Global heavyweights such as BBC, AlJazeera, CNN, etc also tend to not cover Africa as well as other regions. Local African media sources often do a better job.
OK let’s compare reports from 2008:
About 5 paragraphs from the bottom is the only reference to the rejection that I found in 2008.
Now let’s contrast it with Axis of Logic article at The People of Africa Reject AFRICOM - A U.S. Bid for Military Dominance (Updated) | Africa |Axisoflogic.com, about half way through the article/diatribe. (red items are my emphasis)
Then there is this little sidebar in the middle of it.
p.s. If you want a real change in attitude, look at Indonesia since the last tidal wave.
I have already conceded that Axis of Logic was a poorly chosen cite to illustrate the point I was making. Yes they are rabidly anti-American. However it is a well established fact that the general response from most African governments to the initial launch of Africom was basically of the "Yankee go home!" variety.
That you see the reports on DefenceWeb about Africom's positive constructive engagement with many African countries as "...no big thing, just being neighborly" is exactly the point I tried to make - The initial noisy launch of Africom and its rejection by Africa has calmed down to a fairly comfortable "business as usual" co-operative relationship.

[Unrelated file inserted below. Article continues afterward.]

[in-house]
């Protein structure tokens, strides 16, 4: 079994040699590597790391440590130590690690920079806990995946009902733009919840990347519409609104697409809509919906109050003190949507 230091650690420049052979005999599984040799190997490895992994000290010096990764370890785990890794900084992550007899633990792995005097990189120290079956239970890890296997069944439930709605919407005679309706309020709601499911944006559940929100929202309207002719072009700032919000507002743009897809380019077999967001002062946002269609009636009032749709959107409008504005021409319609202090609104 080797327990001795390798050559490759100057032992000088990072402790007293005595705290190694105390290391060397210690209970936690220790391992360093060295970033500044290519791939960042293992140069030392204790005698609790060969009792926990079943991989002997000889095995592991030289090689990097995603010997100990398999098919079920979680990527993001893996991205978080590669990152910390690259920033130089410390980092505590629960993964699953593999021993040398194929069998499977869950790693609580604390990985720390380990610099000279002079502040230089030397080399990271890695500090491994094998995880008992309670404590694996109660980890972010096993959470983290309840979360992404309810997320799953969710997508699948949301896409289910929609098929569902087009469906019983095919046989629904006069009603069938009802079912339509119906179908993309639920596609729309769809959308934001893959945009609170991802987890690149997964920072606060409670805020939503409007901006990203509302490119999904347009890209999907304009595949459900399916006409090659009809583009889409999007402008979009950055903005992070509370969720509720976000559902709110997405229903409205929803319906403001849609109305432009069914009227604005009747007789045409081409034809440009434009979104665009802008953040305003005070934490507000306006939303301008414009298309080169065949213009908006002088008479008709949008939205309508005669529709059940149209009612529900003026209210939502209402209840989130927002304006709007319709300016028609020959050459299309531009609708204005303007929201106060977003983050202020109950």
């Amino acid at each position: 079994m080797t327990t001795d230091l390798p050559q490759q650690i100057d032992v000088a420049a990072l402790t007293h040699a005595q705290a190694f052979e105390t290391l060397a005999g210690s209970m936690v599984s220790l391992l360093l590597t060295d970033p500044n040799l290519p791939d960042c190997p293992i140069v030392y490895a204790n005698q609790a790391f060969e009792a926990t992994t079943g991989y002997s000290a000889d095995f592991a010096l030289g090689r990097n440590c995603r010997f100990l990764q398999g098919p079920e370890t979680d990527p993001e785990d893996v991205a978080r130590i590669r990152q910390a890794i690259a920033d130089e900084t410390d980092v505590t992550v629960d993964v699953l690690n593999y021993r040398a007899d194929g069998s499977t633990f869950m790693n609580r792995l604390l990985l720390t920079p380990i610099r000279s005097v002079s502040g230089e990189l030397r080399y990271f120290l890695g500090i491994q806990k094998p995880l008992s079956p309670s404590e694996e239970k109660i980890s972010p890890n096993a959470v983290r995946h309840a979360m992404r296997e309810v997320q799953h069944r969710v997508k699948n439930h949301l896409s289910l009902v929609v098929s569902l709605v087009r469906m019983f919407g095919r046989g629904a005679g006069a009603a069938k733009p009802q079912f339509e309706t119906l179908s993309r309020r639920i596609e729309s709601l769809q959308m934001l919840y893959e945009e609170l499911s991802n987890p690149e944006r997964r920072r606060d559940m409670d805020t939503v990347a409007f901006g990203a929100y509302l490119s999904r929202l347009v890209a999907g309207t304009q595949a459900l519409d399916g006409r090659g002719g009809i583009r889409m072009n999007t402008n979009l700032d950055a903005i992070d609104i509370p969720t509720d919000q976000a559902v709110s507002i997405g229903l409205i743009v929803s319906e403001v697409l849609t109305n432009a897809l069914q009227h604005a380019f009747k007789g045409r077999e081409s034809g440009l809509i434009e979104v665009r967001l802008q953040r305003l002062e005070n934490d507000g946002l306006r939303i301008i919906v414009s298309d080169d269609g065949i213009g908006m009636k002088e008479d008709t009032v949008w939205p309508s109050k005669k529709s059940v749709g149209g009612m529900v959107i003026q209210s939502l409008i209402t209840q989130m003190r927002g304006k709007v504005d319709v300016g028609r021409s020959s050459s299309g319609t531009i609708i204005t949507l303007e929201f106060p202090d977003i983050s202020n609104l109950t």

That is why I commented that perhaps it was the style of the launch of Africom that offended African governments, rather than the substance.
I hope we are now done with this part of the topic as I don't see any significant disagreement about substance between us.
Resource wars in Africa
I found an article that I hope some here might find interesting.
In hot pursuit: Resource wars in Africa
The whole continent needs development. Africa has enormous potential. The USA and other nations can assist with the process.
The situation in Mali is getting even more unstable. And unstable environments such as this are the perfect safe haven for rogue elements like terrorist organizations etc.
BBC News - Swiss woman abducted by gunmen in northern Mali
BBC News - Nigeria's Bayero university in Kano hit by blast
Nigerian university in Kano has been hit by a major attack. Gunfire and explosions have been reported. Casualties unknown as of now.
First draft of South African Defence Review 2012 released
For interested folks here is a downloadable PDF - http://www.sadefencereview2012.org/p...%20Version.pdf
US reports progress against LRA
Military advisers deployed by the United States in several African countries to help counter Joseph Kony and his Lord's Resistance Army (LRA) have "established a good foundation and made initial progress", according to Deputy Assistant Defense Secretary Amanda Dory. President Barack Obama announced in October 2011 that around 100 special forces personnel would be deployed to help track down the LRA, which was originally a Ugandan rebel group but has spent recent years preying on remote communities in the Central African Republic (CAR), Democratic Republic of the Congo (DRC) and South Sudan
[first posted to Jane's Defence Weekly - Your first line of defence - 27 April 2012]